MRI of the abdomen
This type of imaging is often used in the assessment of diseases of the end part of the intestine (rectum and anal canal), in men with prostate disease, and in women in a number of gynecological diseases of the cervix, uterus and ovaries, and in diseases of other parenchymatous organs in the abdomen.
The search requires preparation, which you will receive when ordering.
It is mandatory to remove all metal objects from the body before entering the room where the MR device is located. The staff working on the device will lay you down on the device table in a position that depends on the part of the body being examined. An additional device, a coil, will be placed around the part of the body being examined, and serves to send and receive radio waves into and out of the body and ensures the quality of the obtained images. Sometimes, for a more detailed analysis and accurate diagnosis, the use of a special contrast agent is required, which is administered through a vein in the arm (IV). A part of the body is recorded in different recording conditions, each of which can last from 2 to 15 minutes, and the entire scan can last over an hour.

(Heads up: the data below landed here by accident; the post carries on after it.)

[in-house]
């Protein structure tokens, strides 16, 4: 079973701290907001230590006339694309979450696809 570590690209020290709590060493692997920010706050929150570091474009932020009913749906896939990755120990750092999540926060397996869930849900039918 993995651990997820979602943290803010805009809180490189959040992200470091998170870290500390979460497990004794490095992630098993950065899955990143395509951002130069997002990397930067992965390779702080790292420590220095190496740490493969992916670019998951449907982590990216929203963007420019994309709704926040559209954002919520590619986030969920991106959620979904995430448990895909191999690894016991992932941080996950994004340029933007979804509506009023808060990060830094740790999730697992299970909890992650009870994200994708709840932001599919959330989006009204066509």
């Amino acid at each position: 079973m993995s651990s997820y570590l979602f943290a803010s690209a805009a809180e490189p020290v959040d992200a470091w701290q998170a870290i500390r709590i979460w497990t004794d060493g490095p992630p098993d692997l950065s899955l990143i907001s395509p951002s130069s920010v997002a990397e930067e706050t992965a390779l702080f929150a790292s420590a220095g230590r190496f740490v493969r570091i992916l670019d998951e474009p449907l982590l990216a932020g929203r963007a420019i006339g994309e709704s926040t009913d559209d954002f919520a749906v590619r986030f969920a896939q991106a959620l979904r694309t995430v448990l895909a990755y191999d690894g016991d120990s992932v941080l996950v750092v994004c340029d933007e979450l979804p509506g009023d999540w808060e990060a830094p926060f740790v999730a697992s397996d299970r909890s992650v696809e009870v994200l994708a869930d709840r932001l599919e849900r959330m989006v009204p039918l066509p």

Contrast-enhanced abdominal MRI is a diagnostic procedure that uses a magnetic field and radio waves to obtain detailed images of internal organs in the abdominal region, often with the aid of contrast material.
This procedure is commonly used for diagnosing and monitoring various conditions in the abdominal cavity, including organs such as the liver, spleen, stomach, and intestines.
Preparation may involve fasting on the day of the exam, avoiding food or drink for a specified time before the procedure, and informing the doctor about allergies or previous surgeries.
Contrast agents are not always necessary, but in some cases, they can enhance the visualization of specific structures. The doctor will decide on the need for contrast.
The duration of the procedure can vary but usually takes between 30 and 60 minutes, depending on the specific requirements of the examination.
Side effects are rare, but some patients may experience mild nausea, headache, or allergic reactions to the contrast material if used.
In some cases, it may be necessary to limit food or drink intake before the procedure. The doctor will provide specific guidelines.
Results are usually available after a few days, and the doctor will review and explain them to the patient.
Contrast-enhanced MRI during pregnancy is usually avoided unless absolutely necessary. The decision should be made in consultation with the doctor.
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